25.1.13 Record Collector

Canterbury Scenesters' return to bright light

Album cover 2012

While Caravan and Soft Machine may have been the better-known proponents of the Canterbury Scene, Gizmo's prog-rock was also archetypal of the genre. This self-titled full-length is their first record for two decades and is a welcome return to a laidback, easy-going era when life seemed that much simpler and innocent.
Songs such as Just A Dream and the powerfully beautiful-yet-tragic Starlight somehow exist both in the past and in the present, but aren't confined or defined by either. Rather, they soar with a freedom that seems to elude the majority of bands these days. Elsewhere, bonus track House With No Door - a soothing, dreamy psychedelic journey of a song - features the late Hugh Hopper, serving as a poignant tribute to the former Soft Machine member.
Singer Dave Radford's quintessentially English vocals lend Gizmo a wonderfully authentic charm; this is music without affection, made by old friends who once again felt that creative urge after spending many years without it. As such, it's a record that's both timeless and anachronistic, its wistful songs fitting in with, but also sitting on the edge of, the modern world.
Mischa Pearlman

7.10.12 by Martin Judd

(owner of Music Mart store)

"If Caravan and Soft Machine were the Patriarchs of The Canterbury Scene then Gizmo was the naughty schoolboy, but that all ends with their latest offering.
Gizmo, the album, is full of all the trademark pieces that their die-hard fans will expect but added into the mix are very memorable hooks and the finest musicianship.
Throughout its history and evolving membership Gizmo could always be identified by Dave Radford’s distinctive vocals and the same remains true here but the songwriting has matured and blossomed.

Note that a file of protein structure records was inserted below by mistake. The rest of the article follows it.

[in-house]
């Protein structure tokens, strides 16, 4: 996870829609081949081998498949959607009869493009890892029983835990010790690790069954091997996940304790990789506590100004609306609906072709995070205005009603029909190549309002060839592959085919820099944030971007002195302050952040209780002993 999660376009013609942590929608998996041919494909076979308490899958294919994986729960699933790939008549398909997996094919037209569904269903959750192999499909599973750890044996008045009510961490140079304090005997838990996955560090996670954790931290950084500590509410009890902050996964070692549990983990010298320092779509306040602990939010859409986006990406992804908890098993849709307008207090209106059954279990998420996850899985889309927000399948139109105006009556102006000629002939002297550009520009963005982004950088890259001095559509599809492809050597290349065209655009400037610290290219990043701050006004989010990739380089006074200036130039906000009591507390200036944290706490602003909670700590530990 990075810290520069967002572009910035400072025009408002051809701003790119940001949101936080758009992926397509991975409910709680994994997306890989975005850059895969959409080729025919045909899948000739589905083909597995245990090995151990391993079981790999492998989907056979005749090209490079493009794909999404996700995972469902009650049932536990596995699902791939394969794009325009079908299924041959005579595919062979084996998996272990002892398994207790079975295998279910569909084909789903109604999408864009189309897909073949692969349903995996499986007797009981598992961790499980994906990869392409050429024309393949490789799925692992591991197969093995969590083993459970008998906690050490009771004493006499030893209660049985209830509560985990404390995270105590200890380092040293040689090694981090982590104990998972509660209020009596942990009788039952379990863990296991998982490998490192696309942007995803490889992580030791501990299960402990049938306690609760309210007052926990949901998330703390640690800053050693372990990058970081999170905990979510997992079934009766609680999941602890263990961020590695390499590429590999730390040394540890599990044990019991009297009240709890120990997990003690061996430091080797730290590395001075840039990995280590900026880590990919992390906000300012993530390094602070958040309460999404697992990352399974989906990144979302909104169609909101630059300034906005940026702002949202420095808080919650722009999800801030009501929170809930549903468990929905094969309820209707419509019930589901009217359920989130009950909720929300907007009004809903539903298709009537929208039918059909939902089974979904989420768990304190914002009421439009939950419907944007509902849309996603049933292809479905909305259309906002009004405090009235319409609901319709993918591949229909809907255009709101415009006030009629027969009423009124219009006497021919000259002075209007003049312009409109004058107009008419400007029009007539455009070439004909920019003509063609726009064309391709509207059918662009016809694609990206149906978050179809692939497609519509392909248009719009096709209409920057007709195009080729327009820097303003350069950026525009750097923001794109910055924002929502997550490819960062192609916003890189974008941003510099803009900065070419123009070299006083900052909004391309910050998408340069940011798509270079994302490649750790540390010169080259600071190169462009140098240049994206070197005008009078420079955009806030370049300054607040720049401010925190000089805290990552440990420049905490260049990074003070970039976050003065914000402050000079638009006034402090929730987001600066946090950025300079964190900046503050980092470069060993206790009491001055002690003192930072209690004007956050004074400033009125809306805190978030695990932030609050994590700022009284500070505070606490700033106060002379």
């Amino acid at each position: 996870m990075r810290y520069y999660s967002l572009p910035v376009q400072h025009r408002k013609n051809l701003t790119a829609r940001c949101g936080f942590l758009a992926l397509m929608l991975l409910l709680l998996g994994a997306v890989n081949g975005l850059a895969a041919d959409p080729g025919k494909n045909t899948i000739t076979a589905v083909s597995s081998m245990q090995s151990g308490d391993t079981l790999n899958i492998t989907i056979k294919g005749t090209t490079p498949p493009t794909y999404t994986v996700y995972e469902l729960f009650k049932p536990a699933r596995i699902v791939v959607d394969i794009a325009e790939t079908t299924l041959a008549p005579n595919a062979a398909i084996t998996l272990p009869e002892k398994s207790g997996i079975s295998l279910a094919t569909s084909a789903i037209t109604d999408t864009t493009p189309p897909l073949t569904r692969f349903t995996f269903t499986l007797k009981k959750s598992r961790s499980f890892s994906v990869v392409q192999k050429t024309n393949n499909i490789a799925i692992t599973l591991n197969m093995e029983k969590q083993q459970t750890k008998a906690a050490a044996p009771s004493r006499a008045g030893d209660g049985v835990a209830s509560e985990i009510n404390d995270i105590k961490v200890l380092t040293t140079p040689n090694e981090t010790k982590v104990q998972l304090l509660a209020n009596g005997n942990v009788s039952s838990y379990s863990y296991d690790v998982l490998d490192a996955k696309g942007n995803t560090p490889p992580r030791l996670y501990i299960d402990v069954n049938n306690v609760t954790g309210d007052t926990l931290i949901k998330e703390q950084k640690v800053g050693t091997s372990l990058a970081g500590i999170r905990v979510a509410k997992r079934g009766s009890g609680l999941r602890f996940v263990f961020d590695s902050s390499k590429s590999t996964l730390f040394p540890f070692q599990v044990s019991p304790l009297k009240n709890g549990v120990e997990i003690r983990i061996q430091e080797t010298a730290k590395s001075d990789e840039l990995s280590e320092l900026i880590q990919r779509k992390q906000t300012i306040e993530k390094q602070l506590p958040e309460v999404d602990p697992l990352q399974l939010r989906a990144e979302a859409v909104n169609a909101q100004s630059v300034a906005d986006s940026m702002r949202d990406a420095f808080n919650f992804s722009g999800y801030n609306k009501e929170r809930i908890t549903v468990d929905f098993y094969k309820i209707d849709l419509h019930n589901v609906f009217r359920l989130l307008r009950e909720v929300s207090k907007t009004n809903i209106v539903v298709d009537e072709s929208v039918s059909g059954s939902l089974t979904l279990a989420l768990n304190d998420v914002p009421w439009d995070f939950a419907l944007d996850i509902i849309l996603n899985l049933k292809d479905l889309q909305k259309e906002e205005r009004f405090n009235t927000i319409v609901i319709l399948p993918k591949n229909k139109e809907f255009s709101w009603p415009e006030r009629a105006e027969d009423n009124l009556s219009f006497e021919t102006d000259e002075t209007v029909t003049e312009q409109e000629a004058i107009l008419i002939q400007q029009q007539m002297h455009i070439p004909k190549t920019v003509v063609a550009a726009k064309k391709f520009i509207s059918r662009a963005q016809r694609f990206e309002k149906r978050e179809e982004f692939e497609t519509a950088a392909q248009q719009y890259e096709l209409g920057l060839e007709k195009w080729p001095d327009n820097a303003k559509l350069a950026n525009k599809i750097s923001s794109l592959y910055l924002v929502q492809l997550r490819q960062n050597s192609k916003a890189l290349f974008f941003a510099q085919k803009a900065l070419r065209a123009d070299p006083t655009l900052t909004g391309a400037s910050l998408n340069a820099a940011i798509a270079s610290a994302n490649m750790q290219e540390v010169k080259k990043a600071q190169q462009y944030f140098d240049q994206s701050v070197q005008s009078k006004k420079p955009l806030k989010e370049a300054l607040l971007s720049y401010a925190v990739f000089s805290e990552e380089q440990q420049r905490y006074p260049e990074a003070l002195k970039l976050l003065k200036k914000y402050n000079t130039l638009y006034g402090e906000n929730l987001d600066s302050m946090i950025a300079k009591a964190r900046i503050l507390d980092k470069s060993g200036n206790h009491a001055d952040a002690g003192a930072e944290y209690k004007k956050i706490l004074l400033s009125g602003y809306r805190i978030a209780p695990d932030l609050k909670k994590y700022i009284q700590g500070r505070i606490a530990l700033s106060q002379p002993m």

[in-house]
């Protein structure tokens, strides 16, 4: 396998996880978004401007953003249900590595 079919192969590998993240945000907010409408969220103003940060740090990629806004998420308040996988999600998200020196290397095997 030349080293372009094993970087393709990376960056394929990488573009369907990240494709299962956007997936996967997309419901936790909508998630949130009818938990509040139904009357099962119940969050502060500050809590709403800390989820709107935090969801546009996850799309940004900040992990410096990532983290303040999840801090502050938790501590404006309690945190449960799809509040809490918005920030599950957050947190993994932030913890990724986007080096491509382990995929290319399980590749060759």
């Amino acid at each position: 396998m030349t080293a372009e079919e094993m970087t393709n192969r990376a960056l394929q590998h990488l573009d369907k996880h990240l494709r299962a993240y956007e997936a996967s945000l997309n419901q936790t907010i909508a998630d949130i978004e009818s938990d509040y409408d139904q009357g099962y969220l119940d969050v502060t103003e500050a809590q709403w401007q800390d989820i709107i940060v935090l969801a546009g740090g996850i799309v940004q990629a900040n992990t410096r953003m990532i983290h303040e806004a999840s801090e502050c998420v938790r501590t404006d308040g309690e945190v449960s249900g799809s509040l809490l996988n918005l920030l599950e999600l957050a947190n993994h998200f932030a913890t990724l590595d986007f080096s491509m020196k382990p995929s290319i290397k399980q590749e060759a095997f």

Martin Reed's guitar playing is simply superb, one track in particular, Just A Dream, evoking strong memories of those wonderful Steve Hackett days in Yes.
Alex Powley and Ian Harris lay a solid yet flowing foundation for Grant Matcham's keyboard artistry.
As with all music of this genre, the first listen will simply whet your palate, but with this album the second listen will have you well and truly hooked!
In my opinion the best offering yet from this iconic Canterbury band, release is imminent, buy it with all haste!"

2.11.12 by John Keston-Hole

Gizmo - 'Gizmo'

It was only due an idle Google search on a quiet evening last year that I discovered that Gizmo were about to reform. Nearly a year on from seeing them for the first time in over 30 years (gulp!) comes the revelation of a new album.
The new album, simply called Gizmo, arrived a couple of weeks ago and... it's really stunning. The reference point for me is the first album which has been a favourite for thirty-odd years and this is a logical progression from that - still musically original but lyrically more developed and reflective. The standard of writing is outstanding, the songs imaginatively arranged and beautifully played and there is a musical coherence to the album – it sounds like an album meant to be listened to as a whole, which is some achievement in the era of downloads.
I've found myself humming different songs off the album each day – every track is really that strong. The climax of the album though is undoubtedly the tragic tour de force of Starlight.
Buy with confidence - this is a terrific album and deserves to get a wider audience for the band. Best of all, it sounds like Gizmo and that's great to hear.

1.12.12 by Paul Crampton